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Guerrilla gardener Diana Oppenheim, 23, took a photograph of a finished area of Smith Park in Chicago where she and her friends planted flowers that evening on July 23. Photo by McClatchy Newspapers

CHICAGO • They work at night, at some of the less attractive spots. They work quickly. And they’re not afraid to get their hands dirty.They are guerrilla gardeners.Once a month, Diana Oppenheim leads a small group of friends who plant flowers in Chicago’s public areas, spots that need some spiffing up.“One day you walk by a place, and there’s nothing there,” she explained. “The next morning you wake up, and there’s flowers. It’s a kind of instant gratification.”There have been five outings so far this year, about once a month.“I originally started out to do this every week, but that was too ambitious,” said Oppenheim, a student in the urban planning and community development program at the University of Illinois at Chicago. “I tried to get florists to contribute, but they were reluctant to just give flowers to the weird girl.”So now she finances the excursions out of her own pocket, with a $20 limit each month.The target on a recent July evening was Smith Park on Grand Avenue, a park that was once the location of a city dump. Oppenheim had targeted an area in the park’s southwest corner, near a line of uninspiring bushes.“I was thinking how people come by here a lot, and it could be prettier,” she said.To remedy that, she purchased a flat of 24 white vinca plants and a nine-pack of pink begonias.Oppenheim led her crew — Amanda Meeks, Jenny Weston, Chris Detmer and Moriah Spicer — to the dig. (The number of co-conspirators has ranged from two to about a dozen.)The gardeners discuss strategy. A straight line of plants might not survive; it appears the area gets a lot of foot traffic. Detmer suggested putting them around the base of three 4-foot bushes.Like doctors before an operation, they spread out their tools on the sidewalk — a couple of trowels, a pair of gardening gloves, a hand cultivator, a screwdriver.The guerrillas get to their task. In less than 15 minutes, everything was in the ground.Oppenheim said she tries to plant flowers at locations she rides by on her bike. That way she can keep an eye on them and provide some watering if necessary. Sometimes, others pick up the cause.“We did some planter boxes over on Augusta by St. Helen’s (Church),” Spicer said. “I go by there all the time, and I check. They’ve been kept up — or added to. It’s kind of cool.”There have been no problems with the law or local residents.“Sometimes,” Oppenheim said, “passersby will come over. ‘What are you doing?’ ‘Planting flowers.’ ‘That’s awesome.’”“Technically it’s illegal,” Oppenheim acknowledged. “It’s trespassing if you’re planting flowers in somebody’s empty planters. And this is defacing property. But I’d like to see Mayor Daley say something.”The gardeners hope their efforts not only add some color to otherwise barren spots around the city but feed a movement as well.“If this can inspire other people to do this, great,” Spicer said. “It’ll energize gardening.”“If a broke college kid can do it, you can do it,” added Oppenheim. “There’s no shortage of empty space in the city.”_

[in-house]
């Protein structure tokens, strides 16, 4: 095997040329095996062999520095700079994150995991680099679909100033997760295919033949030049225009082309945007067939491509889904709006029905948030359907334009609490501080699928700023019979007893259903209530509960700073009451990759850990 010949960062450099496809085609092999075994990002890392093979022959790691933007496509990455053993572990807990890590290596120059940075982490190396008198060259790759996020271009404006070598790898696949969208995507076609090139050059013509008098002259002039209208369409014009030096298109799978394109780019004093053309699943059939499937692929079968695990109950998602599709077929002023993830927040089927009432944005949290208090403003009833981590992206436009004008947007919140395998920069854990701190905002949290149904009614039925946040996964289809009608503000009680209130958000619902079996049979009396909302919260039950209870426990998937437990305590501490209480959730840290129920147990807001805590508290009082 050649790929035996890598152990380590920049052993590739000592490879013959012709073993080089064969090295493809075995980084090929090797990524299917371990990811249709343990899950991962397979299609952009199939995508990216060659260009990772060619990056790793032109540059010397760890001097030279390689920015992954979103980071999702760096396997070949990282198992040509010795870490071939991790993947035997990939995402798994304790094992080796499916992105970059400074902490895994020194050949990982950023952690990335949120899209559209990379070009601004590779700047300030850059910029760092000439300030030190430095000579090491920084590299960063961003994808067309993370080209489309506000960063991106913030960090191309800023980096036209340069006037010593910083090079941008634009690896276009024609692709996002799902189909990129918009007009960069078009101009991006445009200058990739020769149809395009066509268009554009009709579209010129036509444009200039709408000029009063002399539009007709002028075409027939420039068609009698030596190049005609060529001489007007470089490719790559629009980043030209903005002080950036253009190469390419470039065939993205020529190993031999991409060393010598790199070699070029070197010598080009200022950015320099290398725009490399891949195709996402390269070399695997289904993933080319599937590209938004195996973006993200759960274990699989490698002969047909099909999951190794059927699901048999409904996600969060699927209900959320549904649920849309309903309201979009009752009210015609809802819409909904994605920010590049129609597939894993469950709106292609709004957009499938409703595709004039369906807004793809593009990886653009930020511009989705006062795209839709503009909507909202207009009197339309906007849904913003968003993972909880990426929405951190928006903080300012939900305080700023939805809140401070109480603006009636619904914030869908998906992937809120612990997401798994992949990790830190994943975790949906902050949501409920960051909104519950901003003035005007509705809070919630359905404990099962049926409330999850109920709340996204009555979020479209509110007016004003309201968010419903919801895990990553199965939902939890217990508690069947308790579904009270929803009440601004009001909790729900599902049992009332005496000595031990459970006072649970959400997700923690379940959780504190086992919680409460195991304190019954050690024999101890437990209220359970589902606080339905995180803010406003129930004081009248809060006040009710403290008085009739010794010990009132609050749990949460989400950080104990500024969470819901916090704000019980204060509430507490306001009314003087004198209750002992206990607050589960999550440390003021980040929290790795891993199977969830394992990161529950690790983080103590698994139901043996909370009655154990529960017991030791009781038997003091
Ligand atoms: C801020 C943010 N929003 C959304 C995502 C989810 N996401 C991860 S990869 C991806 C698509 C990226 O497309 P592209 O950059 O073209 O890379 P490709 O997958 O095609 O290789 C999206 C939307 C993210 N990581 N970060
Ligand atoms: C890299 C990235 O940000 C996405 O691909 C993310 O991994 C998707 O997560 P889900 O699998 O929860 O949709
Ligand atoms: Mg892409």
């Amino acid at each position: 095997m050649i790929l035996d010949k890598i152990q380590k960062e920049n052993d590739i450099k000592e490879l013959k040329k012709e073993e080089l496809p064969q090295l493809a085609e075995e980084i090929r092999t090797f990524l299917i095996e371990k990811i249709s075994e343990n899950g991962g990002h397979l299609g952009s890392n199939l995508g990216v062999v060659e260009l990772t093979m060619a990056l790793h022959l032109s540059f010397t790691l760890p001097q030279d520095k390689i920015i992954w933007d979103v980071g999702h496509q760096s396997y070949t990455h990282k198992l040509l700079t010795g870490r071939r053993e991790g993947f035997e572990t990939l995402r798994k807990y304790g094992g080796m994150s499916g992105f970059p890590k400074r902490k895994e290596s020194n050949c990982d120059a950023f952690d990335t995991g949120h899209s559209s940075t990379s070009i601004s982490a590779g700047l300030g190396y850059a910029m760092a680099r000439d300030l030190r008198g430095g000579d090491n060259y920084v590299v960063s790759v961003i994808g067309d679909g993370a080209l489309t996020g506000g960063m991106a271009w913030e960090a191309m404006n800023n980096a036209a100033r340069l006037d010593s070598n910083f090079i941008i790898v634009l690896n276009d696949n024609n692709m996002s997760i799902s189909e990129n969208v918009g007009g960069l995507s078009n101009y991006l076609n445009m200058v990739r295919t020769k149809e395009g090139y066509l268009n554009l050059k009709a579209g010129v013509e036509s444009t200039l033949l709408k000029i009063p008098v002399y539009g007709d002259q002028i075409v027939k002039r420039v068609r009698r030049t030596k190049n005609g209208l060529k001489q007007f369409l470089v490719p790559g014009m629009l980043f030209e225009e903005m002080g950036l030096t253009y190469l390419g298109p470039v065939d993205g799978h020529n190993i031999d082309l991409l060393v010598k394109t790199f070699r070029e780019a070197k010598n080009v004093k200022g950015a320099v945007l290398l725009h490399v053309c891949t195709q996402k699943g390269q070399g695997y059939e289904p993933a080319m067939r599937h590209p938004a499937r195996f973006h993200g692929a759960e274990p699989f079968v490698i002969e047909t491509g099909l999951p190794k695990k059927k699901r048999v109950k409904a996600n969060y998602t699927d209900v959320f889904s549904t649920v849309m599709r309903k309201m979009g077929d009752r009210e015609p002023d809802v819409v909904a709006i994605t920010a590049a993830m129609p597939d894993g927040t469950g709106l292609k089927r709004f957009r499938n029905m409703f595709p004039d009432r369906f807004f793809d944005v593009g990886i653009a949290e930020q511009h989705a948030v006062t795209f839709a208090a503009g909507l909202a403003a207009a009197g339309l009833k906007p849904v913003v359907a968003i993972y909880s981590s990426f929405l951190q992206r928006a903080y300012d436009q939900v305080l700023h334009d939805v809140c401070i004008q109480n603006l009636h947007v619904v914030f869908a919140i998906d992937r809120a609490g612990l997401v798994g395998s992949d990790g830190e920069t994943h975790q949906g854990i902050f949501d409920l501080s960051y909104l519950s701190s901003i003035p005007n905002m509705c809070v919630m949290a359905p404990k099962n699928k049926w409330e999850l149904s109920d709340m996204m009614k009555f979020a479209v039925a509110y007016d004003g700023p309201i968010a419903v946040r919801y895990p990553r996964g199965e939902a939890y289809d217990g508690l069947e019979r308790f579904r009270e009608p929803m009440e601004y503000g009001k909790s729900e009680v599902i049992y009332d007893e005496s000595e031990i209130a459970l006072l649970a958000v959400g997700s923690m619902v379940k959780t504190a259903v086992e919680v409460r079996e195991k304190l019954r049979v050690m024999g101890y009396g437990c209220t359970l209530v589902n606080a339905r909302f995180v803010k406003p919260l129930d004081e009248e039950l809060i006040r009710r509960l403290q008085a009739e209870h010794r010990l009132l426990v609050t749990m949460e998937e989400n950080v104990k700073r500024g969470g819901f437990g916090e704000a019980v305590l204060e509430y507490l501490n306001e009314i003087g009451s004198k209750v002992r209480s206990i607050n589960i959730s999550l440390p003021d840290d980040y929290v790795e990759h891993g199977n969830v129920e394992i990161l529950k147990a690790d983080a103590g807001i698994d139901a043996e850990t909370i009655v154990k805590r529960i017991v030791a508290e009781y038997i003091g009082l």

If anyone knows of guerrilla gardening groups in the Colorado Springs region, please e-mail kristina.iodice@gazette.com.

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